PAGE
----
$5bn Google Incognito Mode Tracking Lawsuit Inches Toward Trial

The tech giant, which stands accused of tracking user activity in Incognito mode, has just been denied a summary judgment.

A 2020 lawsuit that alleges Google violated the privacy of millions of users by tracking them via its supposedly private “Incognito” browser option has moved closer to trial, with a California judge denying the tech giant’s recent request for a summary judgment.

The potential implications are huge, not least for privacy-conscious internet users who use tools like VPNs and Google’s Incognito mode feature to protect themselves from tracking, but might not actually be browsing as privately as they think.

The question revolves around whether Google’s statements found on a variety of privacy policy and help pages did in fact give a perceived, cast-iron promise that Google would not collect data in incognito mode.

Google’s Incognito Lawsuit Moves Closer to Trial

This week, tech giant Google was denied a request for a summary judgment in a $5 billion lawsuit lodged against the company that alleges that Google invaded millions of users’ privacy rights by tracking their browsing activity while they used Incognito.

A court judge stated in the filing denying the judgment that “Google’s motion hinges on the idea that plaintiffs consented to Google collecting their data while they were browsing in private mode.”

“Because Google never explicitly told users that it does so, the Court cannot find as a matter of law that users explicitly consented to the at-issue data collection” the filing adds.

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The plaintiffs also claim to have evidence that Google has been mixing log data from private and regular browsing sessions to target users with personalized ads.

Google strongly disputes these claims, with a spokesperson telling The Verge that Incognito gives users the ability to browse the internet without having their activity saved to their browsers or devices.

Google’s Litany of Lawsuits

This isn’t the first time in recent years that Google has been hit with a hefty lawsuit, with a number of other groups taking the company to task in court.

In 2021, 36 state attorney generals filed a lawsuit against Google for alleged antitrust violations relating to the Android app store.

In the same year, Google lost its right to appeal the €2.42 billion antitrust fine imposed by the European Commission in 2017 for antitrust violations relating to the tech giant’s shopping feature.

In 2022, Google settled an $85 million privacy lawsuit in Arizona which alleged that the company violated the state’s consumer fraud act and misled users about the amount of data it was collecting.

More recently, Google agreed to pay $23 million to users who clicked on links in Google Search between 2006 and 2013, because it was sharing this information with other parties and sites without their knowledge.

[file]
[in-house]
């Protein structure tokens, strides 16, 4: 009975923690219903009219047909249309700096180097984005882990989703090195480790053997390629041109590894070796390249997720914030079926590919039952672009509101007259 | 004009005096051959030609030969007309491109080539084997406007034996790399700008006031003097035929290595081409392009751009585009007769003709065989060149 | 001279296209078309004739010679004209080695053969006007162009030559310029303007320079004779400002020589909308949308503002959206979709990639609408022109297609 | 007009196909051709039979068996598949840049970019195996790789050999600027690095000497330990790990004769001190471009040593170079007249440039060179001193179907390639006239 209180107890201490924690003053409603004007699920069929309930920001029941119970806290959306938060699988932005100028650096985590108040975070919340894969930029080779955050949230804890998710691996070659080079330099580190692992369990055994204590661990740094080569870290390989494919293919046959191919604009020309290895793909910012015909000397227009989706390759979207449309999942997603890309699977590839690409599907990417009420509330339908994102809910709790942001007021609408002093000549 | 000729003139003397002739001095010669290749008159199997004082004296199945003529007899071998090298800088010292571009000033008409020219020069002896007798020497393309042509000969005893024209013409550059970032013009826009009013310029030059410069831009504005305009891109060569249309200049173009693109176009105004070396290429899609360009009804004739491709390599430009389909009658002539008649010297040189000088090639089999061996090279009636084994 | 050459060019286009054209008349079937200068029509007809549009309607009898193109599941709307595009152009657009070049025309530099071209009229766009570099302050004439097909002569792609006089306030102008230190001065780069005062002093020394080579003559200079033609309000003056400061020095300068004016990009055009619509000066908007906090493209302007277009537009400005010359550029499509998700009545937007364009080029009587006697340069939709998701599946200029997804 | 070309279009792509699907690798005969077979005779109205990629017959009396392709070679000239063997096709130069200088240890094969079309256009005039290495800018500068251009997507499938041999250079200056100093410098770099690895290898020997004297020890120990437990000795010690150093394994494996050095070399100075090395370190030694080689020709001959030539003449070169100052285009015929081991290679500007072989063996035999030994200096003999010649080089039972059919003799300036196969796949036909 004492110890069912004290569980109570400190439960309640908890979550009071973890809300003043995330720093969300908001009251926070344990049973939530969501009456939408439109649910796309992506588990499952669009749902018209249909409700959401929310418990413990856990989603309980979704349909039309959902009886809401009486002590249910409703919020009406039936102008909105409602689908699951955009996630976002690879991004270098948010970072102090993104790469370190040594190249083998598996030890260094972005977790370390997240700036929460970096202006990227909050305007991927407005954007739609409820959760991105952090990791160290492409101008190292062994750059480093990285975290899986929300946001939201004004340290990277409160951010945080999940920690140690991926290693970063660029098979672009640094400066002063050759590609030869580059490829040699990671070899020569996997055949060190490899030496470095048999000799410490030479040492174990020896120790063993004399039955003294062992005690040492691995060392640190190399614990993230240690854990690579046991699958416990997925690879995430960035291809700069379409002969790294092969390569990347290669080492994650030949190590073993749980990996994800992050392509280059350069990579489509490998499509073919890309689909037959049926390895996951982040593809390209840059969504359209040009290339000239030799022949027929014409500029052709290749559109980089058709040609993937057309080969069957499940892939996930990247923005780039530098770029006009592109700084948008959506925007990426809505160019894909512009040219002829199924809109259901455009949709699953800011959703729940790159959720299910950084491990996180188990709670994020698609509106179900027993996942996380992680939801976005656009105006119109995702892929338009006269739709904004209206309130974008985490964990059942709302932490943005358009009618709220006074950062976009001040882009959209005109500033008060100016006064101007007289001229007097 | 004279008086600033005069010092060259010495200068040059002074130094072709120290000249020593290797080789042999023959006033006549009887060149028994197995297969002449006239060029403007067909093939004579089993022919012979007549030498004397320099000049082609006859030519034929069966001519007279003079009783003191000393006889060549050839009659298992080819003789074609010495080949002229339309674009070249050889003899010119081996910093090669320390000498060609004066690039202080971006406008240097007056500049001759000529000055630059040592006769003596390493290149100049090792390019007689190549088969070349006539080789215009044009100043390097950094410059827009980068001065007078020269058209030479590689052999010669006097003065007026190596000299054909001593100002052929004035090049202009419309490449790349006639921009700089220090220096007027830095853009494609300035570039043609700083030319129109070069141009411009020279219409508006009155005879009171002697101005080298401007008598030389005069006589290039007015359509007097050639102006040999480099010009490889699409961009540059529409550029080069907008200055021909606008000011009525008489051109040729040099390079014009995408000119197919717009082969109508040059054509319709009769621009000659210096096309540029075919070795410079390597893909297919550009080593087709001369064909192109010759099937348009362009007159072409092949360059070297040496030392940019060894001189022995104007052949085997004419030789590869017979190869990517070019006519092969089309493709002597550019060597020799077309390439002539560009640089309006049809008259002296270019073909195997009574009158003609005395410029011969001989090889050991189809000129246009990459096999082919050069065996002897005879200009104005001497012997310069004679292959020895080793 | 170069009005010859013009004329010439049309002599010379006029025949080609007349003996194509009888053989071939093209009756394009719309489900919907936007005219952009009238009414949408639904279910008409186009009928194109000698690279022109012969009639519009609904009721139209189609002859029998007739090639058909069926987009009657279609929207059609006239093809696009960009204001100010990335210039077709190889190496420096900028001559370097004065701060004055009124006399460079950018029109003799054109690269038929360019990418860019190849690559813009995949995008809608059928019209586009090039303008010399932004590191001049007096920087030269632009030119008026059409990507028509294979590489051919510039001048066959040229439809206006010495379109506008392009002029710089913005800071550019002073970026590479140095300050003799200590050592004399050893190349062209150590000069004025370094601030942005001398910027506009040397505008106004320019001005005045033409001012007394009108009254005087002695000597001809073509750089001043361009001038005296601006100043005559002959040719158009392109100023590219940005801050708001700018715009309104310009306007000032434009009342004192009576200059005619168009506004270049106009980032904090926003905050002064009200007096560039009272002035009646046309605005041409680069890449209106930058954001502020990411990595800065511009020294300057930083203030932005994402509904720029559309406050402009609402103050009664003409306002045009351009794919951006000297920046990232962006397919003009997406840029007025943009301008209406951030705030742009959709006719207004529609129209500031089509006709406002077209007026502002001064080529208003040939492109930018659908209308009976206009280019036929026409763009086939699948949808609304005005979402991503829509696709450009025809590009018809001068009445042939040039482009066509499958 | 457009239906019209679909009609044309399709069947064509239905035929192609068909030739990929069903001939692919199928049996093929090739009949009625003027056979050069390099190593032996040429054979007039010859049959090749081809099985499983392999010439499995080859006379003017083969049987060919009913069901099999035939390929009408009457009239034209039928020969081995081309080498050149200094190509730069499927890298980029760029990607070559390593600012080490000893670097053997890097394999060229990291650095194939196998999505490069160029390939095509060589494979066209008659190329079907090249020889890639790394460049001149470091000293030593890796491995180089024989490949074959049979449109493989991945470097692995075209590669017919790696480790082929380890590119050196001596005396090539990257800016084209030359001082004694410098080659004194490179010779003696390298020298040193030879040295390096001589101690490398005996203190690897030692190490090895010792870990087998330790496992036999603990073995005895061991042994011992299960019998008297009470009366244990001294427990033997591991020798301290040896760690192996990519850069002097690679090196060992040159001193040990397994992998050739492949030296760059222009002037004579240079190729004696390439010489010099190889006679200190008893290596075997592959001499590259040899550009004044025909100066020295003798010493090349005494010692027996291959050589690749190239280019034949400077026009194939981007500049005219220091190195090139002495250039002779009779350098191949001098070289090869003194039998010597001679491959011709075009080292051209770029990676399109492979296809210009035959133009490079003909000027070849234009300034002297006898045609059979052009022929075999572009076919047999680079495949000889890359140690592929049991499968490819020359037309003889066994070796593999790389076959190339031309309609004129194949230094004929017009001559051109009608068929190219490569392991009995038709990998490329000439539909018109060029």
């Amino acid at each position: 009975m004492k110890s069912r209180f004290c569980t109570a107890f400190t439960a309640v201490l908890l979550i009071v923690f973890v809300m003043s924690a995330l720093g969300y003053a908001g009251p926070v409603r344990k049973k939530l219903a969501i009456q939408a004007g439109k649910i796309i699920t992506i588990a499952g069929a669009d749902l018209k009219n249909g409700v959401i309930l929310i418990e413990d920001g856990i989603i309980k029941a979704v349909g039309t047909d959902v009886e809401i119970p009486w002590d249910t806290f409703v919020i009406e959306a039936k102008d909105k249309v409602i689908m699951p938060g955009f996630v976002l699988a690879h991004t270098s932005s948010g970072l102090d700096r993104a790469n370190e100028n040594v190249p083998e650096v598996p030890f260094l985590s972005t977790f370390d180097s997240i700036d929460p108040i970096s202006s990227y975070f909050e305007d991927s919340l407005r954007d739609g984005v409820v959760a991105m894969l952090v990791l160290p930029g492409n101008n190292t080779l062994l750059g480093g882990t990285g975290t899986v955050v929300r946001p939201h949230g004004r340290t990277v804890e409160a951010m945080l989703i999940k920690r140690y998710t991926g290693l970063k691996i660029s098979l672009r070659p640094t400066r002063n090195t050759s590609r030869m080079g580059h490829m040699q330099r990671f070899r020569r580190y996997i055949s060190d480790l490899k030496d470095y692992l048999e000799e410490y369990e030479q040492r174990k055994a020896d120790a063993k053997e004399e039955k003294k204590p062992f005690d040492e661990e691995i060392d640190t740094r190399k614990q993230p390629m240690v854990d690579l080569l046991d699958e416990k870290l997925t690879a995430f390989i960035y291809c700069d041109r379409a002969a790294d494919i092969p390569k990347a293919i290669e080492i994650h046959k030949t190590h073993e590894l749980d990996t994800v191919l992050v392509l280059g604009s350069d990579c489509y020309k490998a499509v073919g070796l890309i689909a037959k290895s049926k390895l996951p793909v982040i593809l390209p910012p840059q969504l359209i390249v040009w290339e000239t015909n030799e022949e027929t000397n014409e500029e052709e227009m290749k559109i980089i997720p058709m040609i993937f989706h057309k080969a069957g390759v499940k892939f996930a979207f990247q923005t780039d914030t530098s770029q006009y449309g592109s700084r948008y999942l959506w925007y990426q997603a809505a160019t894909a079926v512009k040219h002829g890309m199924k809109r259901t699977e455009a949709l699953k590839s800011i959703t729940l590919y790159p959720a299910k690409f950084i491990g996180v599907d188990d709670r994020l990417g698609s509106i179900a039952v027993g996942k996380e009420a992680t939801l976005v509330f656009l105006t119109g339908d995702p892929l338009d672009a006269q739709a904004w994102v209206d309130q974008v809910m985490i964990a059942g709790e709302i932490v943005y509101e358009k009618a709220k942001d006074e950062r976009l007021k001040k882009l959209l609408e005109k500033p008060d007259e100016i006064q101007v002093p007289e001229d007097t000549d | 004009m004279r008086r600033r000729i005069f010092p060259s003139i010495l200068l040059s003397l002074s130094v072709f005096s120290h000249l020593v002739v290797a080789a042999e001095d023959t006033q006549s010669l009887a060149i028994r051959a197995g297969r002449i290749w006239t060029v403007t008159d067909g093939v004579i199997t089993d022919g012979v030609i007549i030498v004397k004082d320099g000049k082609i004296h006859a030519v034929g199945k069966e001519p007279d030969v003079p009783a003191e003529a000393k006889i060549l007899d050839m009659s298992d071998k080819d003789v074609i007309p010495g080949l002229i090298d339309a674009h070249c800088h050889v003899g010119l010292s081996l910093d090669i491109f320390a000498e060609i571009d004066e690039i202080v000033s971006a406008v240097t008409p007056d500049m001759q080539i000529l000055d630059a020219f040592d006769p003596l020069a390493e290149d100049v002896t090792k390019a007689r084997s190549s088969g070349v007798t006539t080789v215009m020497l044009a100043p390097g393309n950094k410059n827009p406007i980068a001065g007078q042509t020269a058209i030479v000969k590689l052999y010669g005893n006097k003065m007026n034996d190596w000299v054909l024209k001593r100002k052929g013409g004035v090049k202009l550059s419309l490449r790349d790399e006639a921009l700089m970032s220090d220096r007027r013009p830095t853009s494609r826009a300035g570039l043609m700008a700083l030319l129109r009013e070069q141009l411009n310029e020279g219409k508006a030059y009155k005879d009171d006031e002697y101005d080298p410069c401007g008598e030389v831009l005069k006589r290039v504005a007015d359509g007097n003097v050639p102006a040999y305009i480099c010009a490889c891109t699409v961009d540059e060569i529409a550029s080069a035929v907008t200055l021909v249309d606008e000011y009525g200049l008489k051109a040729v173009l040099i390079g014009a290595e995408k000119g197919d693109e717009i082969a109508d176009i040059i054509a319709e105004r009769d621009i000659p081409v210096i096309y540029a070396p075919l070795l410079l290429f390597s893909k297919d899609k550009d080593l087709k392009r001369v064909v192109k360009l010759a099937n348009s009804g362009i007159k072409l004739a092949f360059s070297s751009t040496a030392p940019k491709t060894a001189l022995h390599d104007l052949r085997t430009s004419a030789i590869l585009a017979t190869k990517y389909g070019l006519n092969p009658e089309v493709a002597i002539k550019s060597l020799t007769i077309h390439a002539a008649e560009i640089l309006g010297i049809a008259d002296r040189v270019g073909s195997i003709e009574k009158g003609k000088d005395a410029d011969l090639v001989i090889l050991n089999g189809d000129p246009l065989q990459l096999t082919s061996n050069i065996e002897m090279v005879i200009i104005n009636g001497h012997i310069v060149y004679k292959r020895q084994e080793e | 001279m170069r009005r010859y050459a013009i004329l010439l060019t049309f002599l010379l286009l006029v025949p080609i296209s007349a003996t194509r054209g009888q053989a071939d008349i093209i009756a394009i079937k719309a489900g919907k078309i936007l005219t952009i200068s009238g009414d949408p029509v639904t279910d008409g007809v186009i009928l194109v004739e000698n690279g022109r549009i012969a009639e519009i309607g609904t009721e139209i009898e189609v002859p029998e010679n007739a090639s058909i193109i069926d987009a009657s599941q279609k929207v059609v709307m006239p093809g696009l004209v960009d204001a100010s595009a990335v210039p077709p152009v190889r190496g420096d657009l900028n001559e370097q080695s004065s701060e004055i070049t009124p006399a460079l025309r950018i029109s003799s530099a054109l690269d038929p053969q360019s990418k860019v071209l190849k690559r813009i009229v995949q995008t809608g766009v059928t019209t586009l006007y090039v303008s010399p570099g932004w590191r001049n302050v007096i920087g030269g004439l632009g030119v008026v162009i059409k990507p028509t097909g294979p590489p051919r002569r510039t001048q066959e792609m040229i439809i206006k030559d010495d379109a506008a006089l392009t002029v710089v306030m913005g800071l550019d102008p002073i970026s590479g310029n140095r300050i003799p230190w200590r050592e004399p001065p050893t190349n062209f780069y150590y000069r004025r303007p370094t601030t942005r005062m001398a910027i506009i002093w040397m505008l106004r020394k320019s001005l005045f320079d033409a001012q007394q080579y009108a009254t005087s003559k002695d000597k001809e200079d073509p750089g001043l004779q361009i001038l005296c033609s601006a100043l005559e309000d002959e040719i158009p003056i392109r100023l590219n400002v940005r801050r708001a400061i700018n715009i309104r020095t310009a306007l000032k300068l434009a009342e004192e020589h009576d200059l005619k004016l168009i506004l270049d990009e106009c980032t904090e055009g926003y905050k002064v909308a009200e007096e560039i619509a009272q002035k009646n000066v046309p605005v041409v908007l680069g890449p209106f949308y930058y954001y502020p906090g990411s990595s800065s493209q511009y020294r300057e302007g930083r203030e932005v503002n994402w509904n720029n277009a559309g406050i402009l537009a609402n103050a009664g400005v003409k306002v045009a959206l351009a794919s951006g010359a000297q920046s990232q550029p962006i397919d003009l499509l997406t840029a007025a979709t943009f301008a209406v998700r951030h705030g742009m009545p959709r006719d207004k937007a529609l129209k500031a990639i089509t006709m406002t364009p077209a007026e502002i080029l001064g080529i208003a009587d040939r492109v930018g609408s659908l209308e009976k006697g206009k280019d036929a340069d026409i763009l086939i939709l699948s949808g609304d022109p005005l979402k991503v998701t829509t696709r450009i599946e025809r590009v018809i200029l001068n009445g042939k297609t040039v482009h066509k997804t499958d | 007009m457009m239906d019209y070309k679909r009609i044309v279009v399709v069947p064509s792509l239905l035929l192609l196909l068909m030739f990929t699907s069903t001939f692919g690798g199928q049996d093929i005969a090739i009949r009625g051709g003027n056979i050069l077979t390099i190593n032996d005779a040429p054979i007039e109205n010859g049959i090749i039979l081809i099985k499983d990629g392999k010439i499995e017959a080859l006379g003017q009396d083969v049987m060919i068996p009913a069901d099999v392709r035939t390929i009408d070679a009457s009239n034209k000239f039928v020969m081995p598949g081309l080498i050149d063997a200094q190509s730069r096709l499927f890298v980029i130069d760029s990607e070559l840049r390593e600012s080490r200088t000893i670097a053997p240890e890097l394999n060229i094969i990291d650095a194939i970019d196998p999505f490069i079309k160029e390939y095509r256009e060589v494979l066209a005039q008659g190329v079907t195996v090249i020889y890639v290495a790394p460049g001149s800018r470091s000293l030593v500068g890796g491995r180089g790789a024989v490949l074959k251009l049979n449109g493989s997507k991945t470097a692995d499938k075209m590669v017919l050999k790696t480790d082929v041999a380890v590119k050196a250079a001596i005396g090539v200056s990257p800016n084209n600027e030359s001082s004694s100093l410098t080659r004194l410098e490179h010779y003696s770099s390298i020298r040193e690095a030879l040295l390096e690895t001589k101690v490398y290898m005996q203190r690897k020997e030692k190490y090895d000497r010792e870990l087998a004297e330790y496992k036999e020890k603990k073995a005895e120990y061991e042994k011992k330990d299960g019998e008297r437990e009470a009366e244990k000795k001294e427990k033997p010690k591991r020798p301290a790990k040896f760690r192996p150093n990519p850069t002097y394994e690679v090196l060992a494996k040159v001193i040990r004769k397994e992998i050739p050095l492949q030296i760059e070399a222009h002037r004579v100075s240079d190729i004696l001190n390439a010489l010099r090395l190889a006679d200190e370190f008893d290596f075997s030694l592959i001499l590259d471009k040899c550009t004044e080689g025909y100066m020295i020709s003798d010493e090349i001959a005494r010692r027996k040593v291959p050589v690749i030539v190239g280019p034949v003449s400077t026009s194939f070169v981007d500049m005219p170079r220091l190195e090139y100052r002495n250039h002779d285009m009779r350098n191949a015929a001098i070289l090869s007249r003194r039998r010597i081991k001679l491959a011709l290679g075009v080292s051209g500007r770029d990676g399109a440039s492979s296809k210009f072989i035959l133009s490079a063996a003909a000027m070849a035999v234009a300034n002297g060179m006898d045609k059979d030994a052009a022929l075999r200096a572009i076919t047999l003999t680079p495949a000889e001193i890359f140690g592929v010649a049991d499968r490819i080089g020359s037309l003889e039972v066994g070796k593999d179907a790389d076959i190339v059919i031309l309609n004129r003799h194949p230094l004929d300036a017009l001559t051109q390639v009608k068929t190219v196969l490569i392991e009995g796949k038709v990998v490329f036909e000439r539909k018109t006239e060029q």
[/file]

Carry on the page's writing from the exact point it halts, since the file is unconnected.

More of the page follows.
Also this year, the company was hit with a far-reaching lawsuit relating to its AI products, with a complaint alleging that they were trained on data scraped from millions of Americans, which included copyrighted content. The same group filed a similar lawsuit against ChatGPT creators OpenAI.

How Do You Browse Privately Online?

We’ll cut to the chase: although there are ways to browse the internet more or less privately, it’s very difficult to do so in a completely anonymous fashion. Despite this, however, it’s still worth taking steps to secure and protect yourself.

One way to enhance your privacy is through a VPN. VPNs – or “virtual private networks” – funnel all of your data through private, encrypted servers before it reaches the internet, masking your IP address in the process. Just make sure you opt for a recognized provider like Surfshark rather than a free VPN you’ve stumbled across on the app store – they’re prone to leaking user data and often have very poor security infrastructure.

Another way to protect yourself from tracking is to use a privacy-focused browser like Brave, which doesn’t track you in the same way Google does. Admittedly, the results aren’t quite as accurate, but if privacy is your main priority, it’s definitely a good idea to make the switch.

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Written by:
Aaron Drapkin is Tech.co's Content Manager. He has been researching and writing about technology, politics, and society in print and online publications since graduating with a Philosophy degree from the University of Bristol six years ago. Aaron's focus areas include VPNs, cybersecurity, AI and project management software. He has been quoted in the Daily Mirror, Daily Express, The Daily Mail, Computer Weekly, Cybernews, Lifewire, HR News and the Silicon Republic speaking on various privacy and cybersecurity issues, and has articles published in Wired, Vice, Metro, ProPrivacy, The Week, and Politics.co.uk covering a wide range of topics.
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